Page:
Connected to Firostefani is the larger town of Fira, known for a vibrant nightlife, narrow and bazaar like shopping, and a wide variety of dining options. Centrally located on the island, Fira’s bus terminal in a transfer point with buses that travels to all the corners of the island. Fira is crowded in a lively way.


+ Plenty of dining options.
+ Lively vibe.
+ Central located and easy to venture out with the bus terminal.
+ Great for younger vacationers who also want a nightlife.


– Not romantic.
– Cobblestone paths.

Fira Santorini Photo | Delighted Images | SF • Seattle • LA | Fira Santorini Photo | Delighted Images | SF • Seattle • LA | Fira Santorini Photo | Delighted Images | SF • Seattle • LA |

Anywhere you stay, the resorts are small, with only a few units. One of the most important aspects of what makes Santorini so transformative is the lack of large commercial chains. No McDonald’s, Target, or Forever 21 in sight. The only exception, to my delight, was Sephora in Fira.  

Getting there

By Plane

From Athens, the flight to Santorini is a brisk 45 min hop. But with normal air travel prices for even short distances, and standard fees/taxes, the cost start around 100 Euro. Not to mention standard airport security procedures.

Santorini Photo | Delighted Images | SF • Seattle • LA |

By Ferry

Standard Blue Star

The ferries in Greece are huge cruise liners with several indoor decks, garage, and eateries. A standard ferry trip from Athens to Santorini costs about 35 Euro per person and takes 7 hours, due to speed and making about 4 stops at other islands before reaching Santorini. We opted for this route to see some of the other islands and to see Santorini from a different vantage point. While I’m glad we did it this time, I’ll definitely be flying next time.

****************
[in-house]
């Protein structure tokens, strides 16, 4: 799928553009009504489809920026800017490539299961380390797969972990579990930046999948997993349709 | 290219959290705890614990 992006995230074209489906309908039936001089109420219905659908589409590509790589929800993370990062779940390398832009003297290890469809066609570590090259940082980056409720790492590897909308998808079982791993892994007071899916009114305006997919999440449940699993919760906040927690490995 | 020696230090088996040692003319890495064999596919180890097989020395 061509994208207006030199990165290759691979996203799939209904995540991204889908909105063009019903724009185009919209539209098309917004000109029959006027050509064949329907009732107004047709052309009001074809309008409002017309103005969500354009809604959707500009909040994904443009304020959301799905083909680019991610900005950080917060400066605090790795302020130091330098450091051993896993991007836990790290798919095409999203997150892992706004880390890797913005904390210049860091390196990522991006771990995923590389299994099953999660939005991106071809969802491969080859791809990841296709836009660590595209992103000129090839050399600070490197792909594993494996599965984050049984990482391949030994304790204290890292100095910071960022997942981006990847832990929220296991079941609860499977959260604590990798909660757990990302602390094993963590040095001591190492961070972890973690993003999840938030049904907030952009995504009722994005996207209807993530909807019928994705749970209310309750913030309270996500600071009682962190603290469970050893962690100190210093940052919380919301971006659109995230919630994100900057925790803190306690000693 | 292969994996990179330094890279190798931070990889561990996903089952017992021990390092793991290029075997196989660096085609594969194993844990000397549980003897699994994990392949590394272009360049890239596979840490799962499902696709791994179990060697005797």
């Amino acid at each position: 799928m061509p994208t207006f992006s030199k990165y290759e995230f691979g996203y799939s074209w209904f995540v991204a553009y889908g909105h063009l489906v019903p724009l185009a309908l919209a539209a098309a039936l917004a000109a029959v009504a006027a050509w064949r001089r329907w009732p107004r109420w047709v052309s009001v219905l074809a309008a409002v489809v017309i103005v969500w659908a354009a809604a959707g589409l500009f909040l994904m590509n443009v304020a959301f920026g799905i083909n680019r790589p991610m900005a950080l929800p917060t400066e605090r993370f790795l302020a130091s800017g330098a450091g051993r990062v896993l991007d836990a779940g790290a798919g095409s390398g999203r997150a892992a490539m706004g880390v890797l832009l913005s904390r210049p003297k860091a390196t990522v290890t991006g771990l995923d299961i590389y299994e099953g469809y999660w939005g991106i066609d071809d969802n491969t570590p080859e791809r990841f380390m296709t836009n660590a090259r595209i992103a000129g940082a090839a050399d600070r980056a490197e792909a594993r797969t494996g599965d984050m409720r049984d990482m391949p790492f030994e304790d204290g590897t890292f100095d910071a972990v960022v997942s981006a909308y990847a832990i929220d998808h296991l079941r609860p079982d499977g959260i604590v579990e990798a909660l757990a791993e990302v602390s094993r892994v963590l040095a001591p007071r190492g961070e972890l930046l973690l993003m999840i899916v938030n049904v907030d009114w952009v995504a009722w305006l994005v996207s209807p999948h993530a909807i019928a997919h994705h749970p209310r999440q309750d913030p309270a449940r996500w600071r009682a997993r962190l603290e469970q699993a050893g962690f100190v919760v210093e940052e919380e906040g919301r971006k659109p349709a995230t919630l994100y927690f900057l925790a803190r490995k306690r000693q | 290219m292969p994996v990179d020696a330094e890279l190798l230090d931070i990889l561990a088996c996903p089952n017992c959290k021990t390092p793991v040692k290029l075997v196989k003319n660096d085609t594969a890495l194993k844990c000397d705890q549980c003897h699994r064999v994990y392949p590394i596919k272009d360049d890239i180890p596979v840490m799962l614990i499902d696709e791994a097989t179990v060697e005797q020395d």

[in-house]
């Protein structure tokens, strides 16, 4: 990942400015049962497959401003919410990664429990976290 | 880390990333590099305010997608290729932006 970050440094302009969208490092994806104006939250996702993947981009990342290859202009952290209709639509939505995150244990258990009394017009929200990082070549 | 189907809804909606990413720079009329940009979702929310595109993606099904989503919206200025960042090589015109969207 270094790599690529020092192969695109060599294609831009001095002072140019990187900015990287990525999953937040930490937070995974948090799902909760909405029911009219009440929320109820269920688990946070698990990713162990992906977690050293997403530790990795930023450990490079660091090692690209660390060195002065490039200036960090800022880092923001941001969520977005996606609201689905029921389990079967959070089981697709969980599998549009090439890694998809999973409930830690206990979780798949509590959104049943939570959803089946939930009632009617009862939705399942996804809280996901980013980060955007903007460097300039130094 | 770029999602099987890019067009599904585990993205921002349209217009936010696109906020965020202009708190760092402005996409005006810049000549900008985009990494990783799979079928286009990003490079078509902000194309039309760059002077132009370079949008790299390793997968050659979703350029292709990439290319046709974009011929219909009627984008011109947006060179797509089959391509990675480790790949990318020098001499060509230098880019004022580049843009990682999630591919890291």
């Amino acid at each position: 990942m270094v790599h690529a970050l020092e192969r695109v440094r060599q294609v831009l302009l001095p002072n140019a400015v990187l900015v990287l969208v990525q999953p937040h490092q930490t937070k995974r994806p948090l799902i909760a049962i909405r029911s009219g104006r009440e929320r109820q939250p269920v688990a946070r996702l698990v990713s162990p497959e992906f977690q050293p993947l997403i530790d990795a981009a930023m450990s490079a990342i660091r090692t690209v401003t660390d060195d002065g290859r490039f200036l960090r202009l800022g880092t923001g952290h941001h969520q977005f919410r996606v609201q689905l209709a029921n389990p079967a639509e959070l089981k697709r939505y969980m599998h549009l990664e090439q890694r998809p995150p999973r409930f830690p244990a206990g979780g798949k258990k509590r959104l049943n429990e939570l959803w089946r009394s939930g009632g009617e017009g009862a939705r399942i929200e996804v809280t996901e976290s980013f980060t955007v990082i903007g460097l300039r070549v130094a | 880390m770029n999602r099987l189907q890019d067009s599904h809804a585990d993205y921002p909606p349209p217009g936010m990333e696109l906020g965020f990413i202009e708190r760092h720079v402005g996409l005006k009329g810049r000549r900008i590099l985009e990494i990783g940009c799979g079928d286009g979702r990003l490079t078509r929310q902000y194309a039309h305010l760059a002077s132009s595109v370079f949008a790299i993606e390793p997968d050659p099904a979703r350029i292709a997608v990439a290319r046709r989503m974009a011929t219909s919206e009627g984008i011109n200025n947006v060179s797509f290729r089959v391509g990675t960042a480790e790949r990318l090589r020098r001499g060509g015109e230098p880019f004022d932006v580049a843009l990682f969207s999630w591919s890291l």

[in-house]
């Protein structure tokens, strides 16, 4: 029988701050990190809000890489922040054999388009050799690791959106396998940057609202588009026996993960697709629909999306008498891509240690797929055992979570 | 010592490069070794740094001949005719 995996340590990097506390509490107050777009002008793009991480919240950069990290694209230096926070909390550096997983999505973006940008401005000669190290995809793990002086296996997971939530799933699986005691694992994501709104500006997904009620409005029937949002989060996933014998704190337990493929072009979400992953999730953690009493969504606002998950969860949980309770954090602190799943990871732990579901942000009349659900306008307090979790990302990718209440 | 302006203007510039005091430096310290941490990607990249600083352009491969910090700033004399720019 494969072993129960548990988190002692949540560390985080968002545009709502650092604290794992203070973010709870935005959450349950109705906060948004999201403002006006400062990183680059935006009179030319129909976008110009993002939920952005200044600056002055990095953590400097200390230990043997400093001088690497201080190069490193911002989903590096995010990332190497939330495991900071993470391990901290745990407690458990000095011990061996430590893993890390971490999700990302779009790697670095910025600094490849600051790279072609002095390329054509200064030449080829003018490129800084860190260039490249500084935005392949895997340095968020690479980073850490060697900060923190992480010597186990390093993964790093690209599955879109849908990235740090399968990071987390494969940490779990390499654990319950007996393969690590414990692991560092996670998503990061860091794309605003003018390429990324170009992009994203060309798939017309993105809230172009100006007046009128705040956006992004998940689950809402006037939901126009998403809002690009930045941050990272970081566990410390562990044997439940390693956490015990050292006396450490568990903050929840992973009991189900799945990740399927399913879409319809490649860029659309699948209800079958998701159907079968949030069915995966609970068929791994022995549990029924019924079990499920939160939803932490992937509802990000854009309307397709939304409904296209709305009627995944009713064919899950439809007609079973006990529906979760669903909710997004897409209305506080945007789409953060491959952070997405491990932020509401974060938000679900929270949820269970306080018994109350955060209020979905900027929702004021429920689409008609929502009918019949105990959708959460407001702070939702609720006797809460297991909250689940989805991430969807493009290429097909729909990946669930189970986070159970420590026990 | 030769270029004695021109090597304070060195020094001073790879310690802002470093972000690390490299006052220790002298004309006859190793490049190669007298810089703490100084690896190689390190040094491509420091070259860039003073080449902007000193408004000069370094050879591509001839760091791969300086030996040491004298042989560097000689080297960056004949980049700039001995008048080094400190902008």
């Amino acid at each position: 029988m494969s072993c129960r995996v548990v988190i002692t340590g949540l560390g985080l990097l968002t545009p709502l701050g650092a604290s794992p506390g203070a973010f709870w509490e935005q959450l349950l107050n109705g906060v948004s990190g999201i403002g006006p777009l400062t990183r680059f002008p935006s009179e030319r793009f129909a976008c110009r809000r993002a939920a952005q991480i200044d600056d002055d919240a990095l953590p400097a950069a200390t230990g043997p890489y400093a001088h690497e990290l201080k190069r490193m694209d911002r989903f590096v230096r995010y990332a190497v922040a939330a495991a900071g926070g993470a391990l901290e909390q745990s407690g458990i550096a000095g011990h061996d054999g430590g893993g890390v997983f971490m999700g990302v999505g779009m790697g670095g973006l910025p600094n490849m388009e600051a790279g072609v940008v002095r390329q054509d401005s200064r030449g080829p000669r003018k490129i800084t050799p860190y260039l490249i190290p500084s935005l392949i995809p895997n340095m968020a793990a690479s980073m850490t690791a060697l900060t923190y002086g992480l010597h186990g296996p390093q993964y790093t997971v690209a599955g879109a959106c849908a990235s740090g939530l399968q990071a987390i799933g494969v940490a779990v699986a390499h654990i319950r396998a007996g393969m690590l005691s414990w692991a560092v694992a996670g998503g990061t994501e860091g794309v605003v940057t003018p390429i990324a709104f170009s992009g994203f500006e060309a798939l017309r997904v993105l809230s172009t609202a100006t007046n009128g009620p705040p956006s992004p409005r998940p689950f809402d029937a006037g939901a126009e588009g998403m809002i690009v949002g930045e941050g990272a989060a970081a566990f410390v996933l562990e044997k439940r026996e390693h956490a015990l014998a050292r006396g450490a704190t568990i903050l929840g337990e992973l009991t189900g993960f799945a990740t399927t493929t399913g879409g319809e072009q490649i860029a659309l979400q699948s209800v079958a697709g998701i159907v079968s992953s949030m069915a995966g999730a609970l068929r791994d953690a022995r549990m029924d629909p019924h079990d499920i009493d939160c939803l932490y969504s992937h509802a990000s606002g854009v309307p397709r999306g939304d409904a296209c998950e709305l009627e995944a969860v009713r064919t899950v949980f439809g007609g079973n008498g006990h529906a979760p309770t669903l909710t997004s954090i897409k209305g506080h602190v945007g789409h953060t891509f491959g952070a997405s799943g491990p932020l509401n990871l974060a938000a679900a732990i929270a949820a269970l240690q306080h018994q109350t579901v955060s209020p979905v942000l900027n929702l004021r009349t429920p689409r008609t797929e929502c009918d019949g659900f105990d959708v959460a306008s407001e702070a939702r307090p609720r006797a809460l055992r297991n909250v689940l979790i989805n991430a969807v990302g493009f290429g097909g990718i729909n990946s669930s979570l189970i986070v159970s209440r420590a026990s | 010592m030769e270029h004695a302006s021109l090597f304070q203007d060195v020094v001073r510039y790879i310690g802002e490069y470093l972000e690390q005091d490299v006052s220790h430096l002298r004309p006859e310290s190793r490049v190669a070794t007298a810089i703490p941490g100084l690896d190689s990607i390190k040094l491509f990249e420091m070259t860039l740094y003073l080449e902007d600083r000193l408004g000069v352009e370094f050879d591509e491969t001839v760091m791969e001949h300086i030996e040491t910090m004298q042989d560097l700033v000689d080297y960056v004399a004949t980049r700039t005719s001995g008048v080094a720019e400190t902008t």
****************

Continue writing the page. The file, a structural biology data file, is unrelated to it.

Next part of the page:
Tip: if you buy a regular ticket, you should plan to arrive at the ferry no less than an hour before to snag a good seat. The ferry is all open seating with a few exceptions for upgraded tickets. With the business class ticket being the first upgrade option at about 56 Euro per person, I didn’t think it was worth it because the seats are like rows of lazy boys with no tables, so you could be seated in the middle of strangers if you are traveling with a small group. I recommend arriving early to board early and take your chances. The open seating options are really nice. And if you’re unlucky, as the ferry makes stops, you can grab a seat before the next passengers come on board.

Santorini Photo | Delighted Images | SF • Seattle • LA |

High Speed Ferry

High speed ferries are also available and take about half the time. At about double the price of a standard ferry, it’s not a bad option at all. Based on my reading, the Standard was the more scenic option and the purpose of traveling by sea for me was scenery.

In Santorini


The buses were great, albeit the driving was a little scary. The buses are a mismatched collection of comfortable charter buses with storage below for large items. At 2 euro or less on average per person per ride, it was a pretty reliable way to get around.


We are totally ATV people and we planned to rent one, but after a bit of research my husband found that it’s actually illegal to drive one without an international driver’s license and your insurance won’t cover you in the likely event of an accident. The ATV rentals will rent to you with no questions asked and I was willing to check it out still, but when we arrived and saw how crazy the driving was, we easily decided against it. On one of our bus trips, the driver tailgated an ATV for several miles around a very windy cliff. So ATV at your own risk!

Things to know


Tipping is not customary in Greece, but has come to be expected in tourist spots, like Santorini. The normal practice is to round your bill up a couple euro, 10% is for excellent service.

Complimentary treats to end your meal

At “sit down” restaurants, it’s common for the restaurant to end your meal with a complimentary shot of ouzo or really nice sipping liquor, and sometimes with a small slice of pastry. As a dessert person, I have to say this was my favorite custom! It’s just such a nice touch. At our favorite restaurant, Anogi, on our last night in Santorini, they sent us off with two lovely desserts, one of the usual cakes they offer, and a second decedent marbled cookie/cake drizzled in chocolate representing the “sweet memories they hope we’ll have”. I LOVE that!

Santorini Photo | Delighted Images | SF • Seattle • LA |

Buy water